Leftover Draft Point No. 2: In years past the appearance on newsstands of football annuals, those thick magazine-like books crammed with stats and roster info, heralded the coming of autumn and the blissful return of the football artificial universe. With so much sports info now on the Web 24/7, the football annual is a dying breed. Several still exist, including the Sporting News, Pro Football Weekly, Lindy's and Athlon annuals -- buy one now while you still can, and reminisce about those childhood days when leafing through a football annual was one of the rites of summer. And though time is passing the annual by, that doesn't mean they still can't contain interesting material. Here, Braden Gall of Athlon shows that none of the first three players chosen in the 2008 NFL draft were blue-chip recruits coming out of high school, while four gents not taken until the draft's second day were the No. 1-ranked players nationally at their positions when recruited.

I Say Grand Mum, Why Don't You Take Up Pearl Diving? Uncle Charles, Have You Thought About BASE Jumping? Cousin William, Care for a Cigarette? Peter Phillips, eldest grandson of Queen Elizabeth, married Autumn Kelly in a ceremony at Windsor Castle. On the day of the ceremony, Kelly renounced her Roman Catholic faith and became an Anglican. She did this because a Cromwell-era British law says anyone wedded to a Catholic cannot be crowned king or queen of England. Set aside how ridiculous it is that such a law remains on the books: Phillips is 11th in line to the throne. Is he hoping all 10 people in front of him will die soon?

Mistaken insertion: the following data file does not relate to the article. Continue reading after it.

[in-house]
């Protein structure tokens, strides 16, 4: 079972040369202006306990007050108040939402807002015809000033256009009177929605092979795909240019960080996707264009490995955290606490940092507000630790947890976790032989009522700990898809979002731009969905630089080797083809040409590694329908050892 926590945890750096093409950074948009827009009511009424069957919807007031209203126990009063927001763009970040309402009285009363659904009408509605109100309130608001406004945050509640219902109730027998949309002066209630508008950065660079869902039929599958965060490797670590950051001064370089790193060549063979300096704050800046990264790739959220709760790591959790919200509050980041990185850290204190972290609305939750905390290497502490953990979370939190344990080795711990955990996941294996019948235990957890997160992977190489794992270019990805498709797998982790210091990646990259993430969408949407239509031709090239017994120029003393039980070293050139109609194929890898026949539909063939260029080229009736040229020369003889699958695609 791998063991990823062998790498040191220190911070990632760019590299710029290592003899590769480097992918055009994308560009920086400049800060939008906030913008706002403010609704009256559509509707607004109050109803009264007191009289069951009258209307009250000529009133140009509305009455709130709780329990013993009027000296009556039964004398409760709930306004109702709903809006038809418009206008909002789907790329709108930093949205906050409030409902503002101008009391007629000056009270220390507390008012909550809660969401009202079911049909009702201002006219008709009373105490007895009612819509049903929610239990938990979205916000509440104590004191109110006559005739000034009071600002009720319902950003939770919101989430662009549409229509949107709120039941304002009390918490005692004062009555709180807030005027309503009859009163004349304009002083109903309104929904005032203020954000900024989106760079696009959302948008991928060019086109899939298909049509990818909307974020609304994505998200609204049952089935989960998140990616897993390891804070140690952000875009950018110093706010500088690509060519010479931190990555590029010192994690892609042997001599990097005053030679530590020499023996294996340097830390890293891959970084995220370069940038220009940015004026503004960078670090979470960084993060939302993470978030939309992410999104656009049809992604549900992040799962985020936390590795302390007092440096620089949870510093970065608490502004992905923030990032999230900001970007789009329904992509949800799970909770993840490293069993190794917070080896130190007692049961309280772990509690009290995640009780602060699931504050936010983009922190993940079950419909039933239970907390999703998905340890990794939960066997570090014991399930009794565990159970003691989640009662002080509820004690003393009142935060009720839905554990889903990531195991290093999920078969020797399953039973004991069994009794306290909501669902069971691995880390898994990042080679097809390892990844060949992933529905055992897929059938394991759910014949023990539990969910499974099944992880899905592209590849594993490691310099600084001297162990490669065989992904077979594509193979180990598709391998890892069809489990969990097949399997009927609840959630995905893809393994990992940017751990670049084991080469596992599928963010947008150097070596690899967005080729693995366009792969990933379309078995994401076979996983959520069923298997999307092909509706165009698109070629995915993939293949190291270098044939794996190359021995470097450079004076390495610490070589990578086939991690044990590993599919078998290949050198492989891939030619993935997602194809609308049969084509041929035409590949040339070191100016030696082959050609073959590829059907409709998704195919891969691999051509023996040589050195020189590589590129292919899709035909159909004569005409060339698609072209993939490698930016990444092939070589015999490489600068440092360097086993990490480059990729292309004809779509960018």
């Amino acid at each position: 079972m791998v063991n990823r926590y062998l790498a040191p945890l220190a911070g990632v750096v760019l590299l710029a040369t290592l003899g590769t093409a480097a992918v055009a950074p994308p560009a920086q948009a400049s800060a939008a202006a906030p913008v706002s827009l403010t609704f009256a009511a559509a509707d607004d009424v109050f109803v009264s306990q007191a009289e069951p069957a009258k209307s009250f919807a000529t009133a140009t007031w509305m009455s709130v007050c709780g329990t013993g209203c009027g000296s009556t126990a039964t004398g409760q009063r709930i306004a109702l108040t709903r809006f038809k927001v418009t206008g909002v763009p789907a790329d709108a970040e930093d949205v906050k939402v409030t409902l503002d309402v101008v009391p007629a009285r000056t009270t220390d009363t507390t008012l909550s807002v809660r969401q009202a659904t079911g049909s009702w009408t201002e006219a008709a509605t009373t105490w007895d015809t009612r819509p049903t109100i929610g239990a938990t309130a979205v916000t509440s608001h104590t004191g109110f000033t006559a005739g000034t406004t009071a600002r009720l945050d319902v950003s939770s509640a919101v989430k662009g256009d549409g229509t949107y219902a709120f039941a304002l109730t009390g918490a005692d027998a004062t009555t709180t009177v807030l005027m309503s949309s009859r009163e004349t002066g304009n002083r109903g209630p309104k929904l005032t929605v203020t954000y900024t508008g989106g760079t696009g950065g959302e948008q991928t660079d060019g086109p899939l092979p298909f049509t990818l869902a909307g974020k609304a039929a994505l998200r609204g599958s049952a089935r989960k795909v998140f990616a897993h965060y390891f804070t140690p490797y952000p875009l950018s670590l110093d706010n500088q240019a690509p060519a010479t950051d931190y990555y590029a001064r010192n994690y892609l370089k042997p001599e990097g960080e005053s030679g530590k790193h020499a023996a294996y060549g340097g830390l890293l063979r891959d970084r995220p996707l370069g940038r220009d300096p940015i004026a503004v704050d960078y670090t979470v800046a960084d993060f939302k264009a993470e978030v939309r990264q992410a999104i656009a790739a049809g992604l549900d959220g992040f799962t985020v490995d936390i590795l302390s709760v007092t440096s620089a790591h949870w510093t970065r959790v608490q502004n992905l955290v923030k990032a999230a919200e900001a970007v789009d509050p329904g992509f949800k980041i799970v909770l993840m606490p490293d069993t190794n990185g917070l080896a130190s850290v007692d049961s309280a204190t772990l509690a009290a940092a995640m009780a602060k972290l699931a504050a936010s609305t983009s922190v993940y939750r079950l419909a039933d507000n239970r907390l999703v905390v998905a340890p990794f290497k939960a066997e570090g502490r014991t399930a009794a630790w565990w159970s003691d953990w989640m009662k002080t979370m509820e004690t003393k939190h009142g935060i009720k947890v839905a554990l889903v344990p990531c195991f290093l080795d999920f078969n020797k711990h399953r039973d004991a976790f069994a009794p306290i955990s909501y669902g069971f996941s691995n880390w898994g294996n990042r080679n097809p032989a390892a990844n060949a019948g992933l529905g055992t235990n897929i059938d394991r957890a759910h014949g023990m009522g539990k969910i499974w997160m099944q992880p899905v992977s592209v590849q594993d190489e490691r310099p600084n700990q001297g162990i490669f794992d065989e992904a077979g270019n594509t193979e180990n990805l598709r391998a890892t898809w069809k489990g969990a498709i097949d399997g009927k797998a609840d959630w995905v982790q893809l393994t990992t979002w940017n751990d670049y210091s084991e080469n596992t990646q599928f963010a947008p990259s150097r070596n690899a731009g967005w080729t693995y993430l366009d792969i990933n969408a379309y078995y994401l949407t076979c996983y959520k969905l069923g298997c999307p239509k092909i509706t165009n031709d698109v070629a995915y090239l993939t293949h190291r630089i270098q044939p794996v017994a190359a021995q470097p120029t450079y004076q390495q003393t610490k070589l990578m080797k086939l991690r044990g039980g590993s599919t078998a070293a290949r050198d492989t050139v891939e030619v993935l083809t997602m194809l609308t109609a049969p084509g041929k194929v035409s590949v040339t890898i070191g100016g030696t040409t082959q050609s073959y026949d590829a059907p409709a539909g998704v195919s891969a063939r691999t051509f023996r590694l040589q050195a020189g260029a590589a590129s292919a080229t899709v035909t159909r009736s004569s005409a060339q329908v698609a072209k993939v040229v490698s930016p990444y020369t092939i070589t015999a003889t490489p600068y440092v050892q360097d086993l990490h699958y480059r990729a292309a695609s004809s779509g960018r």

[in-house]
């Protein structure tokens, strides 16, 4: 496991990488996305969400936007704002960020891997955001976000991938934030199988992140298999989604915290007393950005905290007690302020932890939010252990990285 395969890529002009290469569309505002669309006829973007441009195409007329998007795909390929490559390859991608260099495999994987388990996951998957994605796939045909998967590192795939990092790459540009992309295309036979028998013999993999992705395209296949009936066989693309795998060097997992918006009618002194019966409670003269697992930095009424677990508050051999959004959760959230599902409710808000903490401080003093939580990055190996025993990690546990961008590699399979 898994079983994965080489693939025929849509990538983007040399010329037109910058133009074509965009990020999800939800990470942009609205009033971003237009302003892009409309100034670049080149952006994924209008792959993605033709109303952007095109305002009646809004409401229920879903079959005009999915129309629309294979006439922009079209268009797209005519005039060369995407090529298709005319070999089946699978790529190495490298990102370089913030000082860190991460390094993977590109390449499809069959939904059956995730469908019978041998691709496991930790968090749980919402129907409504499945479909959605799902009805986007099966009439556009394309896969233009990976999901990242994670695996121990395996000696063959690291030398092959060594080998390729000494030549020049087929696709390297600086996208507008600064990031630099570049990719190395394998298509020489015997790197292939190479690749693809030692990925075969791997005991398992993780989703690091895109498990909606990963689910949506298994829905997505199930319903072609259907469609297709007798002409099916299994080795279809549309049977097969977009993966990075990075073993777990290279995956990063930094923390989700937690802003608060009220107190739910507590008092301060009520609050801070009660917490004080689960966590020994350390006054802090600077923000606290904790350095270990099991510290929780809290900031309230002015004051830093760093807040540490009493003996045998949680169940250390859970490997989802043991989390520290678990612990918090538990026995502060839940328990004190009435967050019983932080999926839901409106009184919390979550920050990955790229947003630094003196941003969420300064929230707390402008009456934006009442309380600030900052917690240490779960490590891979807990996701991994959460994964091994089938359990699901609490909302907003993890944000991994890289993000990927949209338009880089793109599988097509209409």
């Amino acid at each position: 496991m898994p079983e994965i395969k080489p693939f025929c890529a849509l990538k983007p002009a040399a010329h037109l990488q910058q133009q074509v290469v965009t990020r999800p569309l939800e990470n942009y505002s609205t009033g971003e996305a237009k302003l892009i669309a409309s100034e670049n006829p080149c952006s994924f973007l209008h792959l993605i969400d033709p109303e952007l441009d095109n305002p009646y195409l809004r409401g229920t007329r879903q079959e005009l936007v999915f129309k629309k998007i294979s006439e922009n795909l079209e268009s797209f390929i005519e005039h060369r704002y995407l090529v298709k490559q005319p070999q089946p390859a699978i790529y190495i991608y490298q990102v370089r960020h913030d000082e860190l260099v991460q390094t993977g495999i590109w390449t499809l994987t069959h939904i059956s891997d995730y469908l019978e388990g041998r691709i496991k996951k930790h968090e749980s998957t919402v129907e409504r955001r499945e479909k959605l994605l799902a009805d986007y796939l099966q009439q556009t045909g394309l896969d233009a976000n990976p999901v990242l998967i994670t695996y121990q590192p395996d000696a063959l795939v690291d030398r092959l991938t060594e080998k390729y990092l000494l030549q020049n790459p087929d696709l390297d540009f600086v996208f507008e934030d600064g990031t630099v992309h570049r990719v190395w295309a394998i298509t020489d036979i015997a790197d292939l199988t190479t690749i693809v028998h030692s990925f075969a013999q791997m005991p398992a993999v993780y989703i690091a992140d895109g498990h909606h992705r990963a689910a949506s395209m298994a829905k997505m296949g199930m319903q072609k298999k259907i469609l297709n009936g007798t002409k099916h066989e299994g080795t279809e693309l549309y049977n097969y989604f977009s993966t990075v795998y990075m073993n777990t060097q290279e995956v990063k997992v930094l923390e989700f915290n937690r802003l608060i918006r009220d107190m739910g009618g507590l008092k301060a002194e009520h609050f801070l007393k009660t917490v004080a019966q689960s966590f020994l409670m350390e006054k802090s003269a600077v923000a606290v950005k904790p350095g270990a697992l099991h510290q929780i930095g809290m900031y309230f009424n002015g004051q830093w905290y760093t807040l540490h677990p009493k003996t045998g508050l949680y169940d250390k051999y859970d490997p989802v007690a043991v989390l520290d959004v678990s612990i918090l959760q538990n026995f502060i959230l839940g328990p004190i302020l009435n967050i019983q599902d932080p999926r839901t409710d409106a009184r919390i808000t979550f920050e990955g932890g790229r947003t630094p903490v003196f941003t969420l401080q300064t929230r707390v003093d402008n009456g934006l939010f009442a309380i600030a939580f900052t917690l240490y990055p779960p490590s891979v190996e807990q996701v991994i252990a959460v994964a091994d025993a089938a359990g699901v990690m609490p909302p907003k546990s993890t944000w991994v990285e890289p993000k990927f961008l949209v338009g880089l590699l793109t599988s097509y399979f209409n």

Listening to Favre -- Now, There's an Ordeal: Brett Favre called his comeback demands an "ordeal." Granting rambling interviews while demanding $12 million and exemption from league rules that apply to everybody else is an "ordeal"?

Phase One of Rupert Murdoch's Master Plan for the Wall Street Journal: From the Wall Street Journal's "Fiscally Fit" column by Terri Cullen: "The recent rise in gasoline prices has prompted my husband and me to change a few habits to save money -- to cut back on unnecessary car trips ... and switch to a gas station that consistently offers lower prices." Wait a minute, why were you taking "unnecessary car trips" in the first place? Why merely cut back, why not eliminate "unnecessary" driving? And if you know of a gas station that "consistently offers lower prices," why weren't you already patronizing it? Remember, the speaker is a financial advice columnist!